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Case 415


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A 48-year-old man with uncontrolled type 2 diabetes presents with a 4-day history of progressive scrotal and penile pain, scrotal swelling and fever. Physical examination showed: regular general appearance, severe scrotum edema with local erythema and crepitus; positive cremasteric reflex. Digital rectal exam without masses or collections. Capillary blood glucose: 247 mg/dL, white blood cells: 12420 cells/mm³ (87% neutrophils, 3% band neutrophils) and C-Reactive Protein: 347 mg/L. Computed tomography of the pelvis was requested.

a) Testicular torsion


b) Acute epididymo-orchitis


c) Appendiceal torsion


d) Fournier's gangrene


Image Analysis

Image 1: Axial computed tomography (CT) of the pelvis, section level of the inguinal region, without intravenous contrast. Fat stranding (blue arrows), gas – subcutaneous emphysema (orange circle) and lymph node enlargement (green circles) are observed in the left inguinal region. Soft-tissue gas collection without trauma history suggests the presence of anaerobic microorganisms that produce gas through anaerobic metabolism.

Image 2: Axial computed tomography (CT) of the pelvis, section level at the base of the penis, without intravenous contrast. Fat stranding (blue arrows) and gas in the perineum and left scrotum (orange) are observed.

Image 3: Axial computed tomography (CT) of the pelvis, section level of the scrotum, without intravenous contrast. Tunica dartos and spermatic fascia thickening (yellow), mostly in the left side, and gas in the perineum and left scrotum (orange) are observed.


  • - Among acute scrotal pain, the conditions that require urgent medical intervention are: testicular torsion, acute epididymo-orchitis and Fournier's gangrene;

  • - Fournier's gangrene high mortality is due to its severity and fast dissemination;

  • - Male patients between 50 and 79 years old are the most affected and its main risk factor is diabetes mellitus;

  • - Diagnosis is clinical and includes presence of erythema, edema and diffuse local pain, which can advance to bullae, necrosis and crepitus;

  • - Treatment includes early broad-spectrum antibiotic therapy and aggressive surgical exploration with debridement of necrotic tissue.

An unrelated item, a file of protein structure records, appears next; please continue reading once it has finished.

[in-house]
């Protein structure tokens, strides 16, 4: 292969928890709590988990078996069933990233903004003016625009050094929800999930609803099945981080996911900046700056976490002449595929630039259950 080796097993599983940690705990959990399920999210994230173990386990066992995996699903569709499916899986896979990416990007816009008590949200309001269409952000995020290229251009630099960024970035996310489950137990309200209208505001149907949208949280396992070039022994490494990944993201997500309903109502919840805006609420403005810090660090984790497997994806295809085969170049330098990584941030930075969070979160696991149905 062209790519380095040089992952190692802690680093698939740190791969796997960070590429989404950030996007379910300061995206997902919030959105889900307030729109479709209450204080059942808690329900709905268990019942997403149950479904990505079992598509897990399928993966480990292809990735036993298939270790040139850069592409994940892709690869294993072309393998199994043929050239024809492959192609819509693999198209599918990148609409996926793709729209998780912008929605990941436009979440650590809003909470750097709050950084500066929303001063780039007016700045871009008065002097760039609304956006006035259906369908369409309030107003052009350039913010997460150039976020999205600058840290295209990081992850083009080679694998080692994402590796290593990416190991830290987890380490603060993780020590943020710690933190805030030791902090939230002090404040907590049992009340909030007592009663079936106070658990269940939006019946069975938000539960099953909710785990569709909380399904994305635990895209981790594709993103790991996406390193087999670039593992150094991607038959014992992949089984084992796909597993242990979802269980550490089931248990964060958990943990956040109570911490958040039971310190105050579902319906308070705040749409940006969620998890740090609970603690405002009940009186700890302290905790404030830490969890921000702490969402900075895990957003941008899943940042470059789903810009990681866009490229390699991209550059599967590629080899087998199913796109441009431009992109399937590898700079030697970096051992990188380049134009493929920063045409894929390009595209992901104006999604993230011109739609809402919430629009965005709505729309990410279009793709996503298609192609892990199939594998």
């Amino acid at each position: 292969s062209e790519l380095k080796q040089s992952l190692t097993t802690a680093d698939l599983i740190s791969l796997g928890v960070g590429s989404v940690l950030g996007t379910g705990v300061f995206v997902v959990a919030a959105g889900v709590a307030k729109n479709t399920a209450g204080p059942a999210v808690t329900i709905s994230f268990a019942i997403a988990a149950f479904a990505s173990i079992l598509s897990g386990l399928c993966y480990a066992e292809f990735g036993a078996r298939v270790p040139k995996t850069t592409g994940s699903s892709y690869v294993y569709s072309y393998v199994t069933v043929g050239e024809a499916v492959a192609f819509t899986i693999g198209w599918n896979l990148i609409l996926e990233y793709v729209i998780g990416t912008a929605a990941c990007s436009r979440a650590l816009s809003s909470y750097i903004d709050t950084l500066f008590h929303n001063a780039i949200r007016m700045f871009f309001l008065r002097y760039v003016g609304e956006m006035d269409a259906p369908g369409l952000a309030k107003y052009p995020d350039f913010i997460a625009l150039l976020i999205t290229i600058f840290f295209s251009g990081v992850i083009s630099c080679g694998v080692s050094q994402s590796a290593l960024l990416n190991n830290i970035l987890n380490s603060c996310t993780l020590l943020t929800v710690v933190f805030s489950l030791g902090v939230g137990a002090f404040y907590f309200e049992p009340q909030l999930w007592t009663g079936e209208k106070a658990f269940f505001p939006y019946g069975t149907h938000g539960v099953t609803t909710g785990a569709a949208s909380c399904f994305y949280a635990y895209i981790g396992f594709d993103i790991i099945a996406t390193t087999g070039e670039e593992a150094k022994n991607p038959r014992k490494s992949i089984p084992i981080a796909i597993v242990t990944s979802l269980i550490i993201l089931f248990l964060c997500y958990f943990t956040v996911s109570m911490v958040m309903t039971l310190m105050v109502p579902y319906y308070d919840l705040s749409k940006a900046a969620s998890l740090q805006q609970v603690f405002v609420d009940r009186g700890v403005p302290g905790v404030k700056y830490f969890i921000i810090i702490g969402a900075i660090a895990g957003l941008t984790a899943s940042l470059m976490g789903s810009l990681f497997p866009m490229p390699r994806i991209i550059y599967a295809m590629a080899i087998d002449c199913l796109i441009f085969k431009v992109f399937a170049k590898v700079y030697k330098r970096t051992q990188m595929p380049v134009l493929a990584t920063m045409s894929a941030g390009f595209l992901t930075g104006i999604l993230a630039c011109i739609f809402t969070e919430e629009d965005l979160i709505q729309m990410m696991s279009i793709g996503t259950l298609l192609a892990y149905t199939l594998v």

• 1. Voelzke B, Hagedorn J. Presentation and Diagnosis of Fournier Gangrene. Urology. 2018;114:8-13;

  • 2. Eyre RC. Acute scrotal pain in adults. In: UpToDate, Post TW (Ed), UpToDate, Waltham, MA. (Accessed on January 10, 2021.);

  • 3. Hagedorn J, Wessells H. A contemporary update on Fournier's gangrene. Nat Rev Urol. 2016;14(4):205-214;

  • Ballard D, Mazaheri P, Raptis C, Lubner M, Menias C, Pickhardt P et al. Fournier Gangrene in Men and Women: Appearance on CT, Ultrasound, and MRI and What the Surgeon Wants to Know. Can Assoc Radiol J. 2020;71(1):30-39;

  • 4. Bonkat G, Bartoletti RR, Bruyère F, Cai T, Geerlings SE, Köves B, Schubert S, Wagenlehner F, Mezei T, Pilatz A, Pradere B, Veeratterapillay R. EAU Guidelines on Urological Infections. Edn. presented at the EAU Annual Congress Amsterdam 2020. 978-94-92671-07-3. Publisher: EAU Guidelines Office. Place published: Arnhem, The Netherlands.


Gabriella Yuka Shiomatsu, 6th year medical student at Universidade Federal de Minas Gerais (UFMG).

E-mail: gabriellashiomatsu[at]


Rafael Fagionato Locali, urologist at the Kidney Transplantation Unit of Hospital das Clínicas de São Paulo.

E-mail: rafael.locali[at] 


Júlio Guerra Domingues, radiologist, professor at the Department of Anatomy and Image at UFMG.

Email: jgdjulio [at]


Almir Marquiore Júnior, Mariana Dinamarco Mestriner, Melina Assunção Gomes de Araújo, Rafael Arantes Oliveira, Katharina Lanza.

Translated by

Gabriella Yuka Shiomatsu, 6th year medical student at UFMG.

E-mail: gabriellashiomatsu[at]


Test question

[Universidade Federal de Goiás Residency Exam, 2013] The presence of necrotizing soft-tissue infection in the genital region and perineum leads to the diagnosis of Fournier's gangrene. Among its clinical characteristics, the one that is NOT included is:


a) Presence of lesions such as hyperemia, inflammation and necrosis of the penis and scrotum.


b) High morbidity and mortality due to the aggressive infection.


c) Broad-spectrum antibiotic therapy (gram-positive, gram-negative and anaerobic).


d) Hyperbaric oxygen therapy as first-line treatment.





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